Hague tribunal receives Mladic wartime diaries

By Nick Thorpe
BBC News

  • Published
Demonstrators at the Hague hold posters accusing Serbia of hiding Ratko Mladic - 13 April 2010
Image caption,
Ratko Mladic has been in hiding for the last 15 years

War crimes prosecutors at The Hague say they have now received the wartime diaries of Gen Ratko Mladic.

He is one of only two men indicted at the International Criminal Tribunal for the former Yugoslavia still on the run.

Regional analysts say the diaries, which were seized from Gen Mladic's home in a raid in February, could provide important evidence in several ongoing trials.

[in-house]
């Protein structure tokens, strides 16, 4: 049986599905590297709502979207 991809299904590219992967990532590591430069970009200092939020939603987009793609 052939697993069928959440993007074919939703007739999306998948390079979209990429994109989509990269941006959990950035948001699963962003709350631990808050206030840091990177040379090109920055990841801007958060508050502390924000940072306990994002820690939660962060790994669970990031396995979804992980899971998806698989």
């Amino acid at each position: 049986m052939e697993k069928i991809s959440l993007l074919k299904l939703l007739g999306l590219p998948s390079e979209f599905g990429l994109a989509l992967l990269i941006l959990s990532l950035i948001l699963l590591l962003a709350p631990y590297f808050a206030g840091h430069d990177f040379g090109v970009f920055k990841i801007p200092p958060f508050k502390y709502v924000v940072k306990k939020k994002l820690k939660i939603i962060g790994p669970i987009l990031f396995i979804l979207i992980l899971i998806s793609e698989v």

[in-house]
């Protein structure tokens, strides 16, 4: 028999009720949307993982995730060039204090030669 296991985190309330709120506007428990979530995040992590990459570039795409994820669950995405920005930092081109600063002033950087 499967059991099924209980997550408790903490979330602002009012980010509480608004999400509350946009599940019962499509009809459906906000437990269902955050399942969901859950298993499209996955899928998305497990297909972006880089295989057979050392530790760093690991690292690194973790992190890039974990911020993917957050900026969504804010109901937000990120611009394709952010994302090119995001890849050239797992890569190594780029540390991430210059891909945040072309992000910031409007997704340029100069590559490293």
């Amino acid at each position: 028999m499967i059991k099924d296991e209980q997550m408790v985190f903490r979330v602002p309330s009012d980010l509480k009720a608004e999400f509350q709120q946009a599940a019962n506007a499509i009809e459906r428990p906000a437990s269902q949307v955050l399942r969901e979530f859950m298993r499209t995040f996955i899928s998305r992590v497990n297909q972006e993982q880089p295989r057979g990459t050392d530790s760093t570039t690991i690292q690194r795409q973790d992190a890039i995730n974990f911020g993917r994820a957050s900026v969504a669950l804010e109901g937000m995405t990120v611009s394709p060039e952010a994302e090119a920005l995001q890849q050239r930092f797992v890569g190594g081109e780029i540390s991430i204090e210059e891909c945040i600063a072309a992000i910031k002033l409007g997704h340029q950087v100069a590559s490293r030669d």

The diaries cover the period 1991-96, during the wars in Croatia and Bosnia.

Whereabouts a mystery

In all there are 18 diaries totalling 3,500 pages.

They were seized in a raid on the Belgrade apartment of Gen Mladic's wife in February.

The Serbian authorities handed them over at the prosecution's request.

Prosecutors say they contain "a significant volume of new evidence" of value in ongoing trials.

Gen Mladic is believed to have kept notes on all his major meetings, including those with Bosnian Serb political leaders like Radovan Karadzic, currently on trial at the Hague tribunal, and former Yugoslav President Slobodan Milosevic, who died in custody four years ago.

Several extracts have already been published in Bosnian and Serb media.

Ratko Mladic's own whereabouts remain a mystery, 15 years after his indictment.

But the chief prosecutor of The Hague tribunal, Serge Brammertz, said during a visit to Serbia last week that "I still do not have any reason to believe that he is not in Serbia".